Cuff on pants

April 27, 2017   /   bySigrid  / Categories :  Feeds

Thank you for all your nice comments and congratulations on my 10 years of blogging. It’s so nice to know that you appreciate my posts and even are inspired to try something by it.

Today I’ll do a post of the kind I like very much, a tutorial (or my way of doing things). This is about a cuff on pants. It’s been a while since I made a tutorial and I can’t even remember the last time I made cuffs on a pair of pants.

The pattern I’m using is the StyleArc Christia pant. Their description is: A trendy crop pant with all the new style features you have been waiting for. Wide waist band, side pockets, pleats and cuffs that sit just above the ankle gives this casual pant loads of style!

To be very hones I’m in doubt of this style on me, but nothing ventured, nothing gained. I made a pair of trousers last year which were very narrow at ankle height and I confess to not wearing them. These are a little wider and I just wanted to try them.

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Instructions are sparse and there’s even a pattern piece that’s never mentioned in the instructions. More on that when I’ve completely finished it. So this is my take on doing it, not StyleArcs’ instructions.

For the cuffs I marked the fold lines completely and basted them. On the pattern there’s only a mark at the edge but it’s so much easier to work with the whole line marked on both sides of the fabric. Belief me, it’s worth the extra 10 minutes of doing this.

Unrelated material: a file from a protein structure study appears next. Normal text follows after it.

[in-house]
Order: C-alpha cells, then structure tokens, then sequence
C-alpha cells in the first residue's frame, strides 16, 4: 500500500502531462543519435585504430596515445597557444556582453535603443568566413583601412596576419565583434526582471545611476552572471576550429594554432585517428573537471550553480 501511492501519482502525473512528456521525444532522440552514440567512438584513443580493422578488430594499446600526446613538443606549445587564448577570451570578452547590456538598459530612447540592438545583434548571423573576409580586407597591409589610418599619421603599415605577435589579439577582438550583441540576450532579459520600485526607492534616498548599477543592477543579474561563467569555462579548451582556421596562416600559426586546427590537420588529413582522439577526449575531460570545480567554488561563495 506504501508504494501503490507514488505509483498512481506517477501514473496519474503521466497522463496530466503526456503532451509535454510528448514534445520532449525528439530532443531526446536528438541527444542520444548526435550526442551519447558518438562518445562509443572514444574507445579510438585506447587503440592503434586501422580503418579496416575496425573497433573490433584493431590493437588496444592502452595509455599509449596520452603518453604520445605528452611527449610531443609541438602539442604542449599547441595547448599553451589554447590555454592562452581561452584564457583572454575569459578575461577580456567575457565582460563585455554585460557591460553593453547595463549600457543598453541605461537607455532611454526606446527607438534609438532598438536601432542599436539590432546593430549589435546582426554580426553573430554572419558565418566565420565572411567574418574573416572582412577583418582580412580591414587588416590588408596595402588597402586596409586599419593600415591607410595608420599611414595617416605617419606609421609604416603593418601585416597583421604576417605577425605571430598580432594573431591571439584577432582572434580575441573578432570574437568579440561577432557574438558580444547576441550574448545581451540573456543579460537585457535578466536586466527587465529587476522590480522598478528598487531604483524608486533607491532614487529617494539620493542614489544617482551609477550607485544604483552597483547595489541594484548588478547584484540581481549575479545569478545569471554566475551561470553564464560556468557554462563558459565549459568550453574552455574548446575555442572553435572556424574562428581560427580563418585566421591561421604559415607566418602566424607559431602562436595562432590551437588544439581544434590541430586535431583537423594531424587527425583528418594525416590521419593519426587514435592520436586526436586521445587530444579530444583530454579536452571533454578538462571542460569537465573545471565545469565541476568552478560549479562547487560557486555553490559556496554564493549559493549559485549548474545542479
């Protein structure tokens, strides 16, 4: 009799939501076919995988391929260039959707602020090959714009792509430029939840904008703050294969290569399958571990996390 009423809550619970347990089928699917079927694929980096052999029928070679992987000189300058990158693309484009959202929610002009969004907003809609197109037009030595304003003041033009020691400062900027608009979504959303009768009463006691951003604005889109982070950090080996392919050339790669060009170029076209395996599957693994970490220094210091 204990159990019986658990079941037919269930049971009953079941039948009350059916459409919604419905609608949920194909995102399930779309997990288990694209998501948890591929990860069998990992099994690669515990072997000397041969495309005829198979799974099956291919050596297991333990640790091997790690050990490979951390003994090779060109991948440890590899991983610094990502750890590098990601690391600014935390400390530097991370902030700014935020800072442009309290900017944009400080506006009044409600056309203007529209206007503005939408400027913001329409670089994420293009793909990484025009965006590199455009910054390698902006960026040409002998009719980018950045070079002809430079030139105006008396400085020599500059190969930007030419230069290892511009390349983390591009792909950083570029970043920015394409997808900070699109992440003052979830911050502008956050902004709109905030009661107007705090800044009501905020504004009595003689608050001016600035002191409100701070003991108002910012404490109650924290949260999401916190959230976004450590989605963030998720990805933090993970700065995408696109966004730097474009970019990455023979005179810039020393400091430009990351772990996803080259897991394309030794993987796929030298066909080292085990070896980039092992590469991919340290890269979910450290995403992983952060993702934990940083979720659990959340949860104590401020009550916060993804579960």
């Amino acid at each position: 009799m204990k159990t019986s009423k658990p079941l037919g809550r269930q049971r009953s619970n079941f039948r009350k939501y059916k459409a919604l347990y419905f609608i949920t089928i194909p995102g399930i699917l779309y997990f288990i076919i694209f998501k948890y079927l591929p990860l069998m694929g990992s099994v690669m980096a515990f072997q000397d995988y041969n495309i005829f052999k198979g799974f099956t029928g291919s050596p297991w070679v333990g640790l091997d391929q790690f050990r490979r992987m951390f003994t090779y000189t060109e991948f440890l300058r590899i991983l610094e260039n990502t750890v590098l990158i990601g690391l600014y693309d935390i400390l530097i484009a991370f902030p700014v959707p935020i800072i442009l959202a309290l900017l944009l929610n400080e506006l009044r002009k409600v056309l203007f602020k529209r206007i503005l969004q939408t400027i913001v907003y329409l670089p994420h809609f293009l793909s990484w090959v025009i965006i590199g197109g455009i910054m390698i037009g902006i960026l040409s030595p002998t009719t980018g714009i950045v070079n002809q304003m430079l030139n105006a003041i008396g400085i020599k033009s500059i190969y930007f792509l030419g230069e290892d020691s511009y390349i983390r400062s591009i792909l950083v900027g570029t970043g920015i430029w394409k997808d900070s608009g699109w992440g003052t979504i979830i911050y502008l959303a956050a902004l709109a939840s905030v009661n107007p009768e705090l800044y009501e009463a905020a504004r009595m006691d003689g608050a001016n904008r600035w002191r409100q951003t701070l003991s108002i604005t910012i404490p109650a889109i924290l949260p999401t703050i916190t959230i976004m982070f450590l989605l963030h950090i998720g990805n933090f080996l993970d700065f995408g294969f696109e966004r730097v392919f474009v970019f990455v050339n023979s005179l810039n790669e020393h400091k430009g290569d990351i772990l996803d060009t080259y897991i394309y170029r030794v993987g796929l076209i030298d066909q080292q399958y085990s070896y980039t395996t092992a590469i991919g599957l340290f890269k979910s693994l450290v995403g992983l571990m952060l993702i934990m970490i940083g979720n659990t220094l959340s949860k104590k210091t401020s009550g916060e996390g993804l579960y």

Then I clipped on the fold lines to the stitch line of the seams (of course not through the stitching). The seam is folded on top of each other and if your fabric is a bit substantial, this will cause a lot of bulk. By clipping and alternating folding to each side of the seam this is more evenly distributed.

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The cuff is folded (right sides together) on the top line (furthest from the hem), pressed and then stitched. This stitchline won’t be visible and helps in keeping shape.

Tip: fold your cuff first without pressing so that you know how it’s supposed to go together.

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The next step is folding over the lowest foldline to the inside and press! Then fold the middle foldline (which is the top of the cuff) over. This is how the inside looks.

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My “trick” to keep the cuff in shape and easer to press after laundering is stitch again behind the cuff. The cuff is folded down and then I stitch through all layers. The last step is a stitch in the ditch in the seams to tack it.

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The resulting cuff:

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The pants are not finished yet. I’ve made a waistband from muslin. The waistband is wide, 7.5 cm (3 inch). The pattern provides a rectangle pattern piece. This is not working on me when the waistband is a normal height, let alone on a waistband twice as high.

Making the waistband from muslin first gives me the opportunity to pin it to my shape. In this picture you can see there’s quite a bit of shaping involved.

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Also I cut the back waist with a very generous seam allowance as I know that’s where I often need to change. I needed an extra 1.5-2 cm. My next step is to make a pattern piece of the waistband.

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It’s King’s day today in The Netherlands, which means it’s a national holiday and lots of flags with an orange banner in the streets. Orange being the name and colour of our royal family.

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This is a syndicated post. Please visit the original author at Sigrid - sewing projects

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